When researching ancestors, it’s difficult not to imagine how they lived their lives. You become vested in their lives. Were they happy? Did they suffer? While I still have some questions about what happened to Sylvania, seeing that her descendants went on to be successful and even become Miss Massachusetts makes me feel a little better.

Teia’s Family Tree, #52 Ancestors

Teia’s Family Tree, #52 Ancestors

TeiaMy grandmother, Severa Fortes da Cruz Lopes, was born on March 25, 1920 in the village of Figueral in the parish of Nossa Senhora do Monte, Brava. She was the daughter of Domingos “Pa Mingo” da Cruz and Anna “Nha Nuka” dos Santos Fortes Ramos.

Nuka

Anna dos Santos Fortes da Cruz

Pa Mingo

Domingos Lopes da Cruz

 

When taking the test for her American citizenship, she was asked to name the first President of the United States to which she confidently responded “George Washing Machine”! At least her answer was 2/3 right, lol! She was an American citizen as was her father, Pa Mingo, who first came to America in 1907. He lived and worked in Portland, Maine before returning to Cape Verde. In 1912, Pa Mingo arrived in New Bedford where he stayed with his maternal uncle, Capt. Philip da Cruz.

Capt Philip da Cruz

Captain Philip Lopes da Cruz. Picture taken in 1908 in front of his ship the E.M. Story, New Bedford, Massachusetts

Pa Mingo was born on the island of Fogo in the village, Relva, on April 15, 1888, to Isidoro Jose Lopes and Maria Lopes da Cruz.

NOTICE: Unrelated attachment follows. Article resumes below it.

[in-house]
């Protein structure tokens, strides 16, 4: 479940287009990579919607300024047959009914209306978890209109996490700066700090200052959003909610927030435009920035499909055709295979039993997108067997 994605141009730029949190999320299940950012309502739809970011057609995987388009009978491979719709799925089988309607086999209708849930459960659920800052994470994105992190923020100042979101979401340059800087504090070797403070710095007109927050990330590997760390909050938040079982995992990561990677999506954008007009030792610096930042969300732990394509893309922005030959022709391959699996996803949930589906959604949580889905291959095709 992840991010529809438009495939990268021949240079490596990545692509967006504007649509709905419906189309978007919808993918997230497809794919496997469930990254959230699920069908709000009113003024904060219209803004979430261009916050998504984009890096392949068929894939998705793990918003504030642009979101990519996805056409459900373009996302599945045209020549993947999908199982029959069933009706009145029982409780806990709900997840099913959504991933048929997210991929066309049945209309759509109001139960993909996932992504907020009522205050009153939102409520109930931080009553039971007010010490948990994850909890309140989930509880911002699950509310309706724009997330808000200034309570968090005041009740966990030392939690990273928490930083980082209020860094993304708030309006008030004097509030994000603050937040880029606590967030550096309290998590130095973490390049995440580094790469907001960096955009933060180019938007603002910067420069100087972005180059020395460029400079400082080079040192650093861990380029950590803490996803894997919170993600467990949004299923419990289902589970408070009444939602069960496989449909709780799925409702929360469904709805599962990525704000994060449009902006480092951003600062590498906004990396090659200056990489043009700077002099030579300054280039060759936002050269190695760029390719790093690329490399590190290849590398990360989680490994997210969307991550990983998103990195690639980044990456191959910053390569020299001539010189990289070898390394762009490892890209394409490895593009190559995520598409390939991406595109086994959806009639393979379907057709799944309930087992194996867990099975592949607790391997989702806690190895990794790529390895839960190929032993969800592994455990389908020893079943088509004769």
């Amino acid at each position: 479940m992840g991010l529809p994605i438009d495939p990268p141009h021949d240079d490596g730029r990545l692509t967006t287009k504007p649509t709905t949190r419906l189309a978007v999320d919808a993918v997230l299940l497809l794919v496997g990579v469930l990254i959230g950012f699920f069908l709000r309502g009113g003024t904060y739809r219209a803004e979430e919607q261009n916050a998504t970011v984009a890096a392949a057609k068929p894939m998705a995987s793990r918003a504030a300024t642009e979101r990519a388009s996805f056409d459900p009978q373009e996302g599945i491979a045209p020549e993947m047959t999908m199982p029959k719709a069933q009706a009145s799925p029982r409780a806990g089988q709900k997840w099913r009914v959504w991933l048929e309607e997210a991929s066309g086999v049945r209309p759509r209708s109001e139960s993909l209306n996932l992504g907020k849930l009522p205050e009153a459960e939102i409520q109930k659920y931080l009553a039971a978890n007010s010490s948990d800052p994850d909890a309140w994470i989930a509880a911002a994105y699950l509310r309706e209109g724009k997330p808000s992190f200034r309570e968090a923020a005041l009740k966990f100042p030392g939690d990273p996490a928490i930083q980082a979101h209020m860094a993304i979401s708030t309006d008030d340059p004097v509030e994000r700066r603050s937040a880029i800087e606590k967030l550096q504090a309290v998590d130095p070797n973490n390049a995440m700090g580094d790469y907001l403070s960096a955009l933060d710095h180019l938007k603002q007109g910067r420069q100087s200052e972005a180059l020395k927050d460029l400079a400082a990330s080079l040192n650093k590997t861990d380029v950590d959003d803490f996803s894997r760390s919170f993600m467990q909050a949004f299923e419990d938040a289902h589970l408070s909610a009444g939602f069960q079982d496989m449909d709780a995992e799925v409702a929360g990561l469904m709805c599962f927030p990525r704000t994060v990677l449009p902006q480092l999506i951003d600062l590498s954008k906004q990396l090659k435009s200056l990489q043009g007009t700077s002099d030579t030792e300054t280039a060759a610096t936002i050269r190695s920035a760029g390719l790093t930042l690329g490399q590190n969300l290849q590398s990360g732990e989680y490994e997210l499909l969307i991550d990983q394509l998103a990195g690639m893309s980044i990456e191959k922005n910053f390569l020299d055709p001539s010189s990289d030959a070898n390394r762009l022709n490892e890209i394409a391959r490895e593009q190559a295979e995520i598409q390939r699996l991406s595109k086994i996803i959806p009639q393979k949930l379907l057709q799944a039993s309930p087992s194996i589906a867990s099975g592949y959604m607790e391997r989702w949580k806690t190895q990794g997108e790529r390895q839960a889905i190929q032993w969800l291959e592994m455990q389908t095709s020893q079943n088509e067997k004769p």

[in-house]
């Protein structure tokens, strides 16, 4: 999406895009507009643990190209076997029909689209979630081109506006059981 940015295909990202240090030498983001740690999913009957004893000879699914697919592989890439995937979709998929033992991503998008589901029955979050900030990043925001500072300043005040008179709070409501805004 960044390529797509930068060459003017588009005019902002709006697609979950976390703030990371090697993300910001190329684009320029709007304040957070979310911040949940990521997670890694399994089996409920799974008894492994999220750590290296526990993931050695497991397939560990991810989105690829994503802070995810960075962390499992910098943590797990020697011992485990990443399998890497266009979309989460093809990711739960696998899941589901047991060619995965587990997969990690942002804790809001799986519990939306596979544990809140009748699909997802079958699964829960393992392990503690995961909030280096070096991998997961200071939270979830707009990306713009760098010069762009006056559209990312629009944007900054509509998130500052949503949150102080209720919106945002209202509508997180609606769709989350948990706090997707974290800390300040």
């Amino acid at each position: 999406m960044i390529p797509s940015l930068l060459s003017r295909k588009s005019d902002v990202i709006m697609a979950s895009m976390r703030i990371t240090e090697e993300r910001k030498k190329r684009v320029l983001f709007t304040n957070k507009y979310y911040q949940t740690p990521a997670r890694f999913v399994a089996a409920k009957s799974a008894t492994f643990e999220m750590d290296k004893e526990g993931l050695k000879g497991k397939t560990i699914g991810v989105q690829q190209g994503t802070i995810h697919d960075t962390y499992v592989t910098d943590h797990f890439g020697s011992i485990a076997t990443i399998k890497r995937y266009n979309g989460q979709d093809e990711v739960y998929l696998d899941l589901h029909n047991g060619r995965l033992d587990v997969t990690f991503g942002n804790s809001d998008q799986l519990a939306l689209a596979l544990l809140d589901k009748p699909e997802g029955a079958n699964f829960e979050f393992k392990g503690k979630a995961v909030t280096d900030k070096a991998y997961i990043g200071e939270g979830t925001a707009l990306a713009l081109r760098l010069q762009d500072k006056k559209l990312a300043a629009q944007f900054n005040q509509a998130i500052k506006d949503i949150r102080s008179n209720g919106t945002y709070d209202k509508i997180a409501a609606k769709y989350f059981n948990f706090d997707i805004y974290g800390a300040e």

Isidoro

 

Isidoro was the son of Roberto Jose Lopes and Catherina de Barros Abreu (m. May 25, 1856). His paternal grandparents were Jose Antonio da Cruz and Ignez Lopes de Miranda and his maternal grandparents were Pedro de Barros Abreu, son of Manuel de Barros Abreu and Maria de Miranda, and Maria d’Andrade, daughter of Manuel d’Andrade and Beatris Donelha, daughter of Andre Donelha.

Maria Lopes da Cruz, Pa Mingo’s mother, was born in Relva to Domingos da Cruz and Maria Lopes, also the parents of Capt. Philip Lopes da Cruz. Domingos and Maria were married on December 14, 1856 in the church of Nossa Senhora da Ajuda and were residents of Relva. Domingos parents were Antonio da Cruz and Maria Gomes. His paternal grandparents were Joao da Cruz and Maria Espinhola. His maternal grandparents were Joao Gomes and Maria Fernandes. Maria Lopes’ parents were Francisco Lopes and Maria da Veiga. Her paternal grandparents were Luis Lopes Morino Friere and Maria Vieira Robello.